Men Still Say This Was Our Finest Hour in particular is a painting of impressive depth and ability. Bisected by a black bow, the images dance and drown in rich color, ranging from filmy transparency to expressionist aplomb. The final statement in Nye's paintings is political, pacifist, feminist. But they are more interesting than the flags and banners that political paintings too often become. Not because the message is original or profound -- it's neither -- but because the painter promises the ability to be both --if she's careful and continues to develop her own style. A powerful and impressive debut.

The sixth and final artist in "Young Memphis" is Jeremy Waak, who fits no category and already recognizes something that most artists will never recognize -- or admit. Waak realizes that art is, by its nature, folly -- a totally useless endeavor -- and that is its most endearing charm. Waak is a consummate craftsman, and his work is on par with the most skilled woodworkers and metalsmiths, displayed as theirs would be in locked glass vitrines like priceless artifacts. But Waak makes only one product, in numerous variations, and it is, well, nonsense. Gorgeous, thought-provoking nonsense.

Waak designs and manufactures numerous versions of the One Kernel Popcorn Popper, fastidious little contraptions of polished wood and brass and silver, devices with springs and levers and triggers that resemble guns, manually operated, apparently functional, and beautifully crafted. They are, of course, completely superfluous and absurd. They are high wit, even higher art. This is mature and conceptually complex work; please flap your Flyer open and shut repeatedly in approximation of my applause.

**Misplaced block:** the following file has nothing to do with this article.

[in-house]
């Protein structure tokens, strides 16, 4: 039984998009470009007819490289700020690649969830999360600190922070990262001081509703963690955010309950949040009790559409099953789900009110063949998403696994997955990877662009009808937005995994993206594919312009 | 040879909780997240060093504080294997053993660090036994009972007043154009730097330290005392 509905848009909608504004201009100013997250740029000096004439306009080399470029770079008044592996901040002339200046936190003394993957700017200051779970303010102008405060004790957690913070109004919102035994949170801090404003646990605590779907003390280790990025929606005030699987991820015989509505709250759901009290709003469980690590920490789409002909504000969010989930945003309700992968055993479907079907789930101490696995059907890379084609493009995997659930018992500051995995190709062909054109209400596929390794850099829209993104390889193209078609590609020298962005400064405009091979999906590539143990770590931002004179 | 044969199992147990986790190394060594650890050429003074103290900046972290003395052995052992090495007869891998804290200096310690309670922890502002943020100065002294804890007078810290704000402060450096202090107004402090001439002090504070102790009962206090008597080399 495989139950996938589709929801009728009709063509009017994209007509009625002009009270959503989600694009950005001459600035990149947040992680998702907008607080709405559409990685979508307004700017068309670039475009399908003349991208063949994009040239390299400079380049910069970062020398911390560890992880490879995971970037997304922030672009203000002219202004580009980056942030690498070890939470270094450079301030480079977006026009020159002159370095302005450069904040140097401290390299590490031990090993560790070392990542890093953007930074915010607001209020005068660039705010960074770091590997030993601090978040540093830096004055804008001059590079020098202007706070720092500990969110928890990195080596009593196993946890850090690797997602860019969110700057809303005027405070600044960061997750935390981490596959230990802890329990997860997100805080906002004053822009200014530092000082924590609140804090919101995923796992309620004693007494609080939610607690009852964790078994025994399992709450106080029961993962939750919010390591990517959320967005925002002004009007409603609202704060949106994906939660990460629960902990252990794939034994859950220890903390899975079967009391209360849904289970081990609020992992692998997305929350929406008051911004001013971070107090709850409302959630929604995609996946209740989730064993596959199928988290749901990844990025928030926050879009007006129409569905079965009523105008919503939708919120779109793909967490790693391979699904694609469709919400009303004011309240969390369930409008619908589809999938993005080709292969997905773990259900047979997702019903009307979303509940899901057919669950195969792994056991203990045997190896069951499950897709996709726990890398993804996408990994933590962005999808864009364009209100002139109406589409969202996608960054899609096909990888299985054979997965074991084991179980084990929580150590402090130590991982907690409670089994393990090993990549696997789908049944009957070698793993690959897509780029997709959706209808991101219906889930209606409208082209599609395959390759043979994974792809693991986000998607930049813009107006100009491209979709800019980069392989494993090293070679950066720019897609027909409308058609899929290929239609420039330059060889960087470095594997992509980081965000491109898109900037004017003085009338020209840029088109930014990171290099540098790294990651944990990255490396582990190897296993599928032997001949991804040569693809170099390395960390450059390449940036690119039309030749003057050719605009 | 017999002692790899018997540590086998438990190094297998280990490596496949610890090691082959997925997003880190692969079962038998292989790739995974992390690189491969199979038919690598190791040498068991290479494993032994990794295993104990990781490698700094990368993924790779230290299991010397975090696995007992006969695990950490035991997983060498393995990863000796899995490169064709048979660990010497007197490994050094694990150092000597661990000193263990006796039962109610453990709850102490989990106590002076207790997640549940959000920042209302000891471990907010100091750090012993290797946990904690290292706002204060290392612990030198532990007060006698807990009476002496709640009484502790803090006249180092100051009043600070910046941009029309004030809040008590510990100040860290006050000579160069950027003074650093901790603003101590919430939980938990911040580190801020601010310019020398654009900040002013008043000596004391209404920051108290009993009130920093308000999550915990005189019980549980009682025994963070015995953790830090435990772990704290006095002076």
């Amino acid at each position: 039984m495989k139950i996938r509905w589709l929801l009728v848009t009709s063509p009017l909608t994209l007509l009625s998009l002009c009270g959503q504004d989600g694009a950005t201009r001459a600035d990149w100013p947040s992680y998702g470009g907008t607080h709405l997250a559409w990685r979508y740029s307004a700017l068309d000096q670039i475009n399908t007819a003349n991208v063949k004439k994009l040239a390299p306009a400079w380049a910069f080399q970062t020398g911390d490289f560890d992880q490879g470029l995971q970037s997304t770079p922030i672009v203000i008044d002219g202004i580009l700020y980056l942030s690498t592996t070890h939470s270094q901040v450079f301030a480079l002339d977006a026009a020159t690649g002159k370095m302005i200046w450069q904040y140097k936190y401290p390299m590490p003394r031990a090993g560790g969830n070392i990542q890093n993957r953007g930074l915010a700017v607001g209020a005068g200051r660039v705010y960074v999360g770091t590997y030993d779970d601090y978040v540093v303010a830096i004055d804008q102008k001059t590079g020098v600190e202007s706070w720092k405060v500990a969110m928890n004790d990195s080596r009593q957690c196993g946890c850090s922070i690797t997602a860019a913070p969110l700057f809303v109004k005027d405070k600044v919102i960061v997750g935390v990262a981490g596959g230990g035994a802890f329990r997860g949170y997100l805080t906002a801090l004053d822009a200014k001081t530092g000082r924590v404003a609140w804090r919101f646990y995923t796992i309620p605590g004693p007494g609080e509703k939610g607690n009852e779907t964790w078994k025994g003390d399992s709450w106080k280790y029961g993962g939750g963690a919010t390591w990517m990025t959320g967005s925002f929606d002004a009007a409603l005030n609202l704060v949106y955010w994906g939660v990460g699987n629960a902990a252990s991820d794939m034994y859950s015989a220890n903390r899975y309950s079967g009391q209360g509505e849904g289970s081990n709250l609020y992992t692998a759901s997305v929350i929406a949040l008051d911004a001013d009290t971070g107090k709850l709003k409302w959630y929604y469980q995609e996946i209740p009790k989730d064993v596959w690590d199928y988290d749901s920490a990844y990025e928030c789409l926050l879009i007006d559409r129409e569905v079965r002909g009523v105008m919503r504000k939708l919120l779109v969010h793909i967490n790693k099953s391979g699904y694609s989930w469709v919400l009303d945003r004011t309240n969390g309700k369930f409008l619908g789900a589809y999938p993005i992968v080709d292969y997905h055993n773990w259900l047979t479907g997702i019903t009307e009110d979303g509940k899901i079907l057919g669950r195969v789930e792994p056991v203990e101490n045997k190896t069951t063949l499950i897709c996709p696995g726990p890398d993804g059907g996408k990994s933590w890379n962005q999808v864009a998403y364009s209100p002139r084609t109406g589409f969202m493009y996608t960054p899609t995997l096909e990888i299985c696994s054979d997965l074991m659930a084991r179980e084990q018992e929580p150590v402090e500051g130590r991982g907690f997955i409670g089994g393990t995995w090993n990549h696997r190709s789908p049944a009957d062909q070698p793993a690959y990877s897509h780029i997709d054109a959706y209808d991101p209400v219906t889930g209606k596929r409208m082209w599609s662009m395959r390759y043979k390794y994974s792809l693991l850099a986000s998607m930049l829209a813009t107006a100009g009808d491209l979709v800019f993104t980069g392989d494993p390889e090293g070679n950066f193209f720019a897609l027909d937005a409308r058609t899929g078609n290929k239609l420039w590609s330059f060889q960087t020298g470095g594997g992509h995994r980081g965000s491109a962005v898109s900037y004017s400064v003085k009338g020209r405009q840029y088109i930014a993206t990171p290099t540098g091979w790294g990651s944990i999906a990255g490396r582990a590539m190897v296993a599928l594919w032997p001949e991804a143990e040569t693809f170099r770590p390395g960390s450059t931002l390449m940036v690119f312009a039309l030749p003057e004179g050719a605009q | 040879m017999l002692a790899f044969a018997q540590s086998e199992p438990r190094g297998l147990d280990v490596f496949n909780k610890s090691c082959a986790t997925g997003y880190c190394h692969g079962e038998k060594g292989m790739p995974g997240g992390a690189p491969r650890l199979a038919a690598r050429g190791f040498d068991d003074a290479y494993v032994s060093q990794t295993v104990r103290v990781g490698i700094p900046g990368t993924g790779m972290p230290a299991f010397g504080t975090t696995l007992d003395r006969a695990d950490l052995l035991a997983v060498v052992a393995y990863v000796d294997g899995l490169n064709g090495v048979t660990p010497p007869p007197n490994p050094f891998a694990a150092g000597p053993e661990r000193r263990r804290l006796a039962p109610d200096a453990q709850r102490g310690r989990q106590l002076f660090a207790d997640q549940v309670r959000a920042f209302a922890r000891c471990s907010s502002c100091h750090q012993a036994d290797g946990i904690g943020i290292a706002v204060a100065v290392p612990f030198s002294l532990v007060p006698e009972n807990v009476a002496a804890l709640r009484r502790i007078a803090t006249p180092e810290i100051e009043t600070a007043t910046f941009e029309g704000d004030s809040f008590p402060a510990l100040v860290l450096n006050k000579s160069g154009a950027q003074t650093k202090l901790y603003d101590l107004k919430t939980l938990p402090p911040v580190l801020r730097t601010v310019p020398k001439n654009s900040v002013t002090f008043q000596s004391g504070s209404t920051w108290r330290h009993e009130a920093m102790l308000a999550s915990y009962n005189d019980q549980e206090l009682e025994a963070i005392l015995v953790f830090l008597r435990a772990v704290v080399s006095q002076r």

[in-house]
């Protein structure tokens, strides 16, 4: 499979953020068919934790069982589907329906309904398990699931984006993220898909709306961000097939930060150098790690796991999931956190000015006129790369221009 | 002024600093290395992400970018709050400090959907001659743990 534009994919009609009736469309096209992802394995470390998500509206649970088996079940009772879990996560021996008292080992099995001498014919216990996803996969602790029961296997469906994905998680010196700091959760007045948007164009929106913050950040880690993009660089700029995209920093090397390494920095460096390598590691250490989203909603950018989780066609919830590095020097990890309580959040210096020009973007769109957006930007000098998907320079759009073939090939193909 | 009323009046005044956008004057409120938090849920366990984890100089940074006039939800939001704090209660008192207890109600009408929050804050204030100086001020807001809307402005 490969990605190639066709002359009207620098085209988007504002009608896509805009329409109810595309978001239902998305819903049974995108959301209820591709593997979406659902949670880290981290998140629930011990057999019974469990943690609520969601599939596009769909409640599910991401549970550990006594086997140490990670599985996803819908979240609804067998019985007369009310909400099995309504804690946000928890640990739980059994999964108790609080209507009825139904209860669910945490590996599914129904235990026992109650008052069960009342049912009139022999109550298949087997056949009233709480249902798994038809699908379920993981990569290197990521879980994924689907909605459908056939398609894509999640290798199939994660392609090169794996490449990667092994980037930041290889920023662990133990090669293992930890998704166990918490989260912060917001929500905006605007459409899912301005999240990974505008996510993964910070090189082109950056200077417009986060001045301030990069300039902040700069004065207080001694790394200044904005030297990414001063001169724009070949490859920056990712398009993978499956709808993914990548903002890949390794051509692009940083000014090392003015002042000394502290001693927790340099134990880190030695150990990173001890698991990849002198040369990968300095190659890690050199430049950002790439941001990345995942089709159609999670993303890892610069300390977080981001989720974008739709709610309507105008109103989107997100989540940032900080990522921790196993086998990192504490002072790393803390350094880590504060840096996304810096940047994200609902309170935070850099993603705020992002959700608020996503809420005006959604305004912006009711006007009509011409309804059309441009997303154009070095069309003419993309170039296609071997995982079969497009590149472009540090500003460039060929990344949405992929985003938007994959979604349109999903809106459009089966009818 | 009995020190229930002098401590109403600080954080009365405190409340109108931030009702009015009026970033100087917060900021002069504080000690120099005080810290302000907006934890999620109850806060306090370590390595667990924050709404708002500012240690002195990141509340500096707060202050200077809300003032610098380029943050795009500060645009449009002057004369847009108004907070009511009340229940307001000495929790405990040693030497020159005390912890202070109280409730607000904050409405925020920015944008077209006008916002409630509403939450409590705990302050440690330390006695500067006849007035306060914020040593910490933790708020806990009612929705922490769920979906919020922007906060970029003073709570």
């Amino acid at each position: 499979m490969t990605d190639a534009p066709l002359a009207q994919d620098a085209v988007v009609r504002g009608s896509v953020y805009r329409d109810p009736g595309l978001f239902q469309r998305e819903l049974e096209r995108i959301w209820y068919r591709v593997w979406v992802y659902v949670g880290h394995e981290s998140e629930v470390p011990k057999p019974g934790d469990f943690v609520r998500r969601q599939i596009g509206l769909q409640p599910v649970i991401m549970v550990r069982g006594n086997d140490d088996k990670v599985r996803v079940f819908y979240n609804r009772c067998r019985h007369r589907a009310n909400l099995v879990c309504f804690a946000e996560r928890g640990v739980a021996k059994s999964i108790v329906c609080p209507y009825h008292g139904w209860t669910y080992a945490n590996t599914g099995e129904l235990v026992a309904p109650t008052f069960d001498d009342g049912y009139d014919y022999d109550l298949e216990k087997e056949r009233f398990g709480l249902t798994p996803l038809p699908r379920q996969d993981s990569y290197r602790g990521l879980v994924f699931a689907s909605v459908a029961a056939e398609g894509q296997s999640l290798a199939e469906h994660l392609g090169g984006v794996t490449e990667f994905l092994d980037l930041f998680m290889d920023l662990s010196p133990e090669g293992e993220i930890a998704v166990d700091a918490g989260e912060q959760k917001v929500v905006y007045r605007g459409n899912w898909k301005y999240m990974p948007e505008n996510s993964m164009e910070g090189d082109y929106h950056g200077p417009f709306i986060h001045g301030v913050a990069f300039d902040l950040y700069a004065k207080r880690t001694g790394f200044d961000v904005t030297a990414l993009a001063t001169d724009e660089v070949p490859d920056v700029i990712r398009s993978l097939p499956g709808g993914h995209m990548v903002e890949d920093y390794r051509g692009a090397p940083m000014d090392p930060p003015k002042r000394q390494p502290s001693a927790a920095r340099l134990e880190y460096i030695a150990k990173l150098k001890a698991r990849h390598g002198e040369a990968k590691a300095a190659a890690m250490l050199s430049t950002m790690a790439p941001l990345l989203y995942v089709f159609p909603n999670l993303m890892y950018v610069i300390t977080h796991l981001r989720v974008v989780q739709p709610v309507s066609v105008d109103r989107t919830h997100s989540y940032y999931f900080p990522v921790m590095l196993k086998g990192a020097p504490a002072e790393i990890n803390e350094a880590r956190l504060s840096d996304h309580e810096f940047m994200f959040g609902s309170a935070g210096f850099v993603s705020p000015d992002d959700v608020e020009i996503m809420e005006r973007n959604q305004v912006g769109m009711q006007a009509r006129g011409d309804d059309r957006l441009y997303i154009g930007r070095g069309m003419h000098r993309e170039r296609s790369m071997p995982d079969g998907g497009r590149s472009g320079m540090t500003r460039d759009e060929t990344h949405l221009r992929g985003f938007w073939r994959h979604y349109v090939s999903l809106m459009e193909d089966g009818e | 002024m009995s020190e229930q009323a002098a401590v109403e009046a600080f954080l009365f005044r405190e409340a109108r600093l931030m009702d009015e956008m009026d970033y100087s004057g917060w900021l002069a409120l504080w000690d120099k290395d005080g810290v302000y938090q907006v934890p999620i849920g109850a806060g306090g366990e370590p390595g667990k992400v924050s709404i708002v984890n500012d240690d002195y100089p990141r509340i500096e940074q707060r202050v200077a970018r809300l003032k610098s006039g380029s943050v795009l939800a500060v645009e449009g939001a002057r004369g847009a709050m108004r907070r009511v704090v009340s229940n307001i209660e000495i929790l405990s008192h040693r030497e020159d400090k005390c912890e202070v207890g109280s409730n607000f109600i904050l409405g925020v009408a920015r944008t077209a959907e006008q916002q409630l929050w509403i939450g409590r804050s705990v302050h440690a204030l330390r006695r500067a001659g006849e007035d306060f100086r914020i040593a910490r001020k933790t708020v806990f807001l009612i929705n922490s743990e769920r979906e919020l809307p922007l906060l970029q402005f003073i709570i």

Clough-Hanson Gallery is a small, cozy space which is hostile to art -- too much glass, not enough walls -- and exhibits there tend to be overcrowded. This exhibition is sometimes confusing in its installation and labeling, the floorpieces invade one another's space, and the separation of Voelker's three-part painting inexcusably damages an already tenuous piece. Less work, fewer artists, better choices of artwork with the gallery's limitations in mind -- any of these considerations would make for a better installation.

That cavil aside, "Young Memphis" is still an excellent exhibition; it is also a valuable resource to be encouraged for showing Memphis the new artists it needs to see. The Brooks failed miserably in its short-lived Biennial series by focusing on the usual suspects; the commercial galleries obviously don't have a clue, as evidenced by their collectively dismal "Introductions" exhibition. "Young Memphis" is at present a biennial effort; it should be annual.

Young Memphis
Clough-Hanson Gallery, Rhodes College
Through October 10th